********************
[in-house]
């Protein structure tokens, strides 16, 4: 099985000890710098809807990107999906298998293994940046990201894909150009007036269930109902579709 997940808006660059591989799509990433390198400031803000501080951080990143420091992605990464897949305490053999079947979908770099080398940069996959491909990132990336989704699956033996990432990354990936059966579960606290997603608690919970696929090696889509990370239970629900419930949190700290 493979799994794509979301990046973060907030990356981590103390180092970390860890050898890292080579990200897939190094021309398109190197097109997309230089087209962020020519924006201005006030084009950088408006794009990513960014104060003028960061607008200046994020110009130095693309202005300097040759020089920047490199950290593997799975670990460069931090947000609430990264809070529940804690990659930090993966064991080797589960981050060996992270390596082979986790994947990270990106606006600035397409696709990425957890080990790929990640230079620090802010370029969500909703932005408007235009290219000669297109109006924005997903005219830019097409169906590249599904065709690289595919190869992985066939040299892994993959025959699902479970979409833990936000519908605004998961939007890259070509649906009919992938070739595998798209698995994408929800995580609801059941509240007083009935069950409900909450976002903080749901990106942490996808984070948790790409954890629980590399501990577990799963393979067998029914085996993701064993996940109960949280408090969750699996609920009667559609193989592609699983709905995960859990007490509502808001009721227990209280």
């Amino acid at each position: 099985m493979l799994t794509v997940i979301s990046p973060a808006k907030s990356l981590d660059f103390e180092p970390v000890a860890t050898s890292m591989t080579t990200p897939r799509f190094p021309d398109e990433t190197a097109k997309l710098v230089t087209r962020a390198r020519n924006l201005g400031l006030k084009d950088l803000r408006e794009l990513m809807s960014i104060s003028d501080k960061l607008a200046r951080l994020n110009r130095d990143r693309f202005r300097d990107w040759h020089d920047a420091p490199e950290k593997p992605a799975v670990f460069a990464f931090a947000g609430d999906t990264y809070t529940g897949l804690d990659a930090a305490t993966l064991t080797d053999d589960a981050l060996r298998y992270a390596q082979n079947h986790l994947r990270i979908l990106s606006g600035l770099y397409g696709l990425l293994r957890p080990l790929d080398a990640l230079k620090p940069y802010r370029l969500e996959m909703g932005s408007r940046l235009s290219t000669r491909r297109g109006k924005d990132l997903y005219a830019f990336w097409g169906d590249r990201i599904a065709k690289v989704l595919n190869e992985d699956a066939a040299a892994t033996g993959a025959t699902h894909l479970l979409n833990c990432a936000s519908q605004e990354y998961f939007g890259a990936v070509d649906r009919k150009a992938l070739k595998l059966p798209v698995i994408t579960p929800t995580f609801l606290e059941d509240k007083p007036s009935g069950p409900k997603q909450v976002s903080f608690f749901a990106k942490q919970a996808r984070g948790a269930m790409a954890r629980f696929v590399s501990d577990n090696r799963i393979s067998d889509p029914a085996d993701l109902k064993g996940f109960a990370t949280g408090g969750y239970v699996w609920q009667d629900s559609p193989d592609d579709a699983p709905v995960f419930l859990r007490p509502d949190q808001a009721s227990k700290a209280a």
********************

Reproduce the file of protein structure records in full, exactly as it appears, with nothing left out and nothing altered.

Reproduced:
[in-house]
């Protein structure tokens, strides 16, 4: 099985000890710098809807990107999906298998293994940046990201894909150009007036269930109902579709 997940808006660059591989799509990433390198400031803000501080951080990143420091992605990464897949305490053999079947979908770099080398940069996959491909990132990336989704699956033996990432990354990936059966579960606290997603608690919970696929090696889509990370239970629900419930949190700290 493979799994794509979301990046973060907030990356981590103390180092970390860890050898890292080579990200897939190094021309398109190197097109997309230089087209962020020519924006201005006030084009950088408006794009990513960014104060003028960061607008200046994020110009130095693309202005300097040759020089920047490199950290593997799975670990460069931090947000609430990264809070529940804690990659930090993966064991080797589960981050060996992270390596082979986790994947990270990106606006600035397409696709990425957890080990790929990640230079620090802010370029969500909703932005408007235009290219000669297109109006924005997903005219830019097409169906590249599904065709690289595919190869992985066939040299892994993959025959699902479970979409833990936000519908605004998961939007890259070509649906009919992938070739595998798209698995994408929800995580609801059941509240007083009935069950409900909450976002903080749901990106942490996808984070948790790409954890629980590399501990577990799963393979067998029914085996993701064993996940109960949280408090969750699996609920009667559609193989592609699983709905995960859990007490509502808001009721227990209280």
């Amino acid at each position: 099985m493979l799994t794509v997940i979301s990046p973060a808006k907030s990356l981590d660059f103390e180092p970390v000890a860890t050898s890292m591989t080579t990200p897939r799509f190094p021309d398109e990433t190197a097109k997309l710098v230089t087209r962020a390198r020519n924006l201005g400031l006030k084009d950088l803000r408006e794009l990513m809807s960014i104060s003028d501080k960061l607008a200046r951080l994020n110009r130095d990143r693309f202005r300097d990107w040759h020089d920047a420091p490199e950290k593997p992605a799975v670990f460069a990464f931090a947000g609430d999906t990264y809070t529940g897949l804690d990659a930090a305490t993966l064991t080797d053999d589960a981050l060996r298998y992270a390596q082979n079947h986790l994947r990270i979908l990106s606006g600035l770099y397409g696709l990425l293994r957890p080990l790929d080398a990640l230079k620090p940069y802010r370029l969500e996959m909703g932005s408007r940046l235009s290219t000669r491909r297109g109006k924005d990132l997903y005219a830019f990336w097409g169906d590249r990201i599904a065709k690289v989704l595919n190869e992985d699956a066939a040299a892994t033996g993959a025959t699902h894909l479970l979409n833990c990432a936000s519908q605004e990354y998961f939007g890259a990936v070509d649906r009919k150009a992938l070739k595998l059966p798209v698995i994408t579960p929800t995580f609801l606290e059941d509240k007083p007036s009935g069950p409900k997603q909450v976002s903080f608690f749901a990106k942490q919970a996808r984070g948790a269930m790409a954890r629980f696929v590399s501990d577990n090696r799963i393979s067998d889509p029914a085996d993701l109902k064993g996940f109960a990370t949280g408090g969750y239970v699996w609920q009667d629900s559609p193989d592609d579709a699983p709905v995960f419930l859990r007490p509502d949190q808001a009721s227990k700290a209280a």